The influence of APOE isoform on everyday memory and the hippocampal c-Fos response

Stuart, Alexander Cameron (2022) The influence of APOE isoform on everyday memory and the hippocampal c-Fos response. Doctoral thesis (PhD), University of Sussex.

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Abstract

Apolipoprotein E (APOE) is a key mediator of lipid homeostasis within the periphery and CNS. Of the primary allelic isoform variants of APOE (APOE2, APOE3, APOE4), APOE4 increases the risk of late-onset Alzheimer’s disease (LOAD).

APOE4 is associated with long-term episodic memory dysfunction in mouse models, but there is little investigation of rapid acquisition of ‘everyday memory’, formed over short timescales (minutes to hours). Further, while evidence suggests that APOE4 disrupts neuronal function via multiple mechanisms, the effect of APOE on the activity of ‘neuronal ensembles’, sparse groups of activated neurons crucial for behaviour, has yet to be investigated.

This thesis aimed to assess the influence of APOE isoform, age, and sex on trajectories of everyday memory, while in parallel, the influence of these same factors on hippocampal neuronal ensemble activation following behaviour. These questions were addressed using APOE targeted replacement mice, first with longitudinal assessment using an everyday memory maze task, and second via immediate-early gene (IEG) measurements following environmental novelty.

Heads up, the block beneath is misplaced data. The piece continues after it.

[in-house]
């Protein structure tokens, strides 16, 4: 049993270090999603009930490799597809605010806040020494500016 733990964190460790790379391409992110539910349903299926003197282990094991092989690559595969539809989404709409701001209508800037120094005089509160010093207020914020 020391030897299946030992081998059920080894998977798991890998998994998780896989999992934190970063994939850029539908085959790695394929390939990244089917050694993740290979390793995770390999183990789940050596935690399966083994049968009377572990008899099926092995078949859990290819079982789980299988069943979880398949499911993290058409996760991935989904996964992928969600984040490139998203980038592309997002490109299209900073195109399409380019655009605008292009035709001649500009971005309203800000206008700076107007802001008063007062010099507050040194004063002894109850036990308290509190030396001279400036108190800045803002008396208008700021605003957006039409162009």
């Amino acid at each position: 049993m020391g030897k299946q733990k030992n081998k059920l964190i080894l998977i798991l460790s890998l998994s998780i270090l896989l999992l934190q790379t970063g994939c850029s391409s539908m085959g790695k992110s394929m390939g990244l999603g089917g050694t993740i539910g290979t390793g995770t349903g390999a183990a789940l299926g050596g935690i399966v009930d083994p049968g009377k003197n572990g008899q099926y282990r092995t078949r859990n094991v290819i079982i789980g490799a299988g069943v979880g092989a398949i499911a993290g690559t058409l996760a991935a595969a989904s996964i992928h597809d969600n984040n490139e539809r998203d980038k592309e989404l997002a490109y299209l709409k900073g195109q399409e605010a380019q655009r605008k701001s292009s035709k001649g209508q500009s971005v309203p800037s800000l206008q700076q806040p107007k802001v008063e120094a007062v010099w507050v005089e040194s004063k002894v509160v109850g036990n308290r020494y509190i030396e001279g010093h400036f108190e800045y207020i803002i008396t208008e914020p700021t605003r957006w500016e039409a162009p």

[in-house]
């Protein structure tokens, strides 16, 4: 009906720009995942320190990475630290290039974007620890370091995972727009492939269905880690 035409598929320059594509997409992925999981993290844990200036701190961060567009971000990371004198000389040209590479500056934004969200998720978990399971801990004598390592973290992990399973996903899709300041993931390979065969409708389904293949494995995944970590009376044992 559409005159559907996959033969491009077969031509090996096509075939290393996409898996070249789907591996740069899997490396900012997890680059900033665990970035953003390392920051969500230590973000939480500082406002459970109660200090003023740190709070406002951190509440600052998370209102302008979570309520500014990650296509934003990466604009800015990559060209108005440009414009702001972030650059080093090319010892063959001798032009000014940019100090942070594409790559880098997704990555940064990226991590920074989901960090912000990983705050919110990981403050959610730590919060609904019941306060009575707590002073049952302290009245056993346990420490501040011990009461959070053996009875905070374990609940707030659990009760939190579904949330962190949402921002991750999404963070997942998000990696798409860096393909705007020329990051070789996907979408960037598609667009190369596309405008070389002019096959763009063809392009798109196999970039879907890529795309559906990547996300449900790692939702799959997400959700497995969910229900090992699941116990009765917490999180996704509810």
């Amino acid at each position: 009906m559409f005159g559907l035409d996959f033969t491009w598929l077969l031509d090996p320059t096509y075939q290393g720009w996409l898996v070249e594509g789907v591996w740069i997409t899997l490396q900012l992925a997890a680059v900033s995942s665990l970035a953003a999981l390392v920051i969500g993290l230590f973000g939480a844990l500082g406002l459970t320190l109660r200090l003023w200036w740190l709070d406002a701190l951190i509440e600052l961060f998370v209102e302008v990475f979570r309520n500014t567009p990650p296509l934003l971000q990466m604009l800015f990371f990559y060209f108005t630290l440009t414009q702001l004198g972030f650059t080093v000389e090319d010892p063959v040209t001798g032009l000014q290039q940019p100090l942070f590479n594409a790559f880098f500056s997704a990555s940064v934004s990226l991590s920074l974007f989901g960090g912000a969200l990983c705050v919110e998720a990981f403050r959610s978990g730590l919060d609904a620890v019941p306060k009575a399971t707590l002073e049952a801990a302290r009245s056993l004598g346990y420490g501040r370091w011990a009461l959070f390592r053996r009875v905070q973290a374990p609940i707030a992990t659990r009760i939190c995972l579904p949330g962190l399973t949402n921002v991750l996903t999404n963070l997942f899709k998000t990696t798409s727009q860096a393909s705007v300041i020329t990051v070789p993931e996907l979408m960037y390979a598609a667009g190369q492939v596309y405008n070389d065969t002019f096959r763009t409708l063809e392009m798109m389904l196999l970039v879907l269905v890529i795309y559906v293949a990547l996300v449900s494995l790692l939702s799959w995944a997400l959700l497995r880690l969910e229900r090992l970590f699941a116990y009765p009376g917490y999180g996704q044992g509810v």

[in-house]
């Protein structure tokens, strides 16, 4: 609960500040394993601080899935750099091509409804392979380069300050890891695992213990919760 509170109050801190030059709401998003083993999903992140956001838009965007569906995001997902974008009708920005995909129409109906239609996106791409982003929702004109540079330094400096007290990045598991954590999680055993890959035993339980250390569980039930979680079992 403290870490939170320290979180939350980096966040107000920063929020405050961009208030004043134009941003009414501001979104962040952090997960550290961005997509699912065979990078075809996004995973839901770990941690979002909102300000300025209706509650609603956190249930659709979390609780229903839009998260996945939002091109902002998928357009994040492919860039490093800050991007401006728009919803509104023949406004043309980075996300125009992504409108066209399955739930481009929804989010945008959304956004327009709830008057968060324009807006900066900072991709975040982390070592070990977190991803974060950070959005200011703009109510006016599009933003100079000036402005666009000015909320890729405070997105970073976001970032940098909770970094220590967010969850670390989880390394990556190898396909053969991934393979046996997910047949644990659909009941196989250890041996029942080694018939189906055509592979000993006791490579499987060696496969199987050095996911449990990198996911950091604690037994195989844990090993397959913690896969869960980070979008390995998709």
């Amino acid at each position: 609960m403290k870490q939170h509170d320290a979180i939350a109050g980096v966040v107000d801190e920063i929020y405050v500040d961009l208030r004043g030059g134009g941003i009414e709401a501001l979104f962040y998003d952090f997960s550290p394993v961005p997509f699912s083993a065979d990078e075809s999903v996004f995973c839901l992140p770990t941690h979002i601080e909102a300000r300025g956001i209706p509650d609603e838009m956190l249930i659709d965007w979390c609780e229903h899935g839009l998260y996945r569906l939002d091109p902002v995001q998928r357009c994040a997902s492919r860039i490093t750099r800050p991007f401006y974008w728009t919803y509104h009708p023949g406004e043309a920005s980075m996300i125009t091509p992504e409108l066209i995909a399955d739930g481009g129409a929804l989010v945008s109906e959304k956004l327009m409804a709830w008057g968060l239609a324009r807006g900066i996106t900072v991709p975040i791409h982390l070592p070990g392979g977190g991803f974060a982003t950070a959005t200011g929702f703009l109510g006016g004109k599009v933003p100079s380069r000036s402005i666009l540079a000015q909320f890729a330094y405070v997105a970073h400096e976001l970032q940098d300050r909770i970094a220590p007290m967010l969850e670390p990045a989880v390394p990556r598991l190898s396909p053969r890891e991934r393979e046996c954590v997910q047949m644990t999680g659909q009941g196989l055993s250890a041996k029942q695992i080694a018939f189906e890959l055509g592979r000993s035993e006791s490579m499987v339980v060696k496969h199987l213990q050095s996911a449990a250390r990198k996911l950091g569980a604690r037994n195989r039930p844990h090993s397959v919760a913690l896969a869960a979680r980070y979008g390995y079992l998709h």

Our results highlighted age, sex, and APOE isoform-dependent interactions in everyday memory, namely with E4-TR mice exhibiting impairments in early-age learning, mid-aged memory accuracy, and late-age learning in female mice. We suggest mild APOE-dependent differences in everyday memory may be superseded by longer-term episodic memory impairments.

In parallel, we observed an enhanced hippocampal CA1 ensemble size in E4-TR mice from young-to-mid age. Further, this was accompanied by genotype-sex interactions in hippocampal IEG network correlations, putative GABAergic innervation, IEG and APOE mRNA expression. Finally, the APOE4 CA1 ensemble size increase was not associated with changes in dendritic spine density or spine ‘synaptic occupation’.

We suggest these results reflect early and diverse phenotypic effects of APOE4 on hippocampal function. Further investigation of the underlying cell and circuit-level mechanisms which induce mild cognitive effects decades prior to extensive pathology is needed.

Item Type: Thesis (Doctoral)
Schools and Departments: School of Life Sciences > Neuroscience
Subjects: R Medicine > RC Internal medicine > RC0321 Neurosciences. Biological psychiatry. Neuropsychiatry > RC0438 Psychiatry, including Psychopathology > RC0513 Psychoses > RC0521 Dementia > RC0522 Presenile dementia > RC0523 Alzheimer's disease
Depositing User: Library Cataloguing
Date Deposited: 07 Jun 2022 13:35
Last Modified: 07 Jun 2022 13:35
URI: http://sro.sussex.ac.uk/id/eprint/106230

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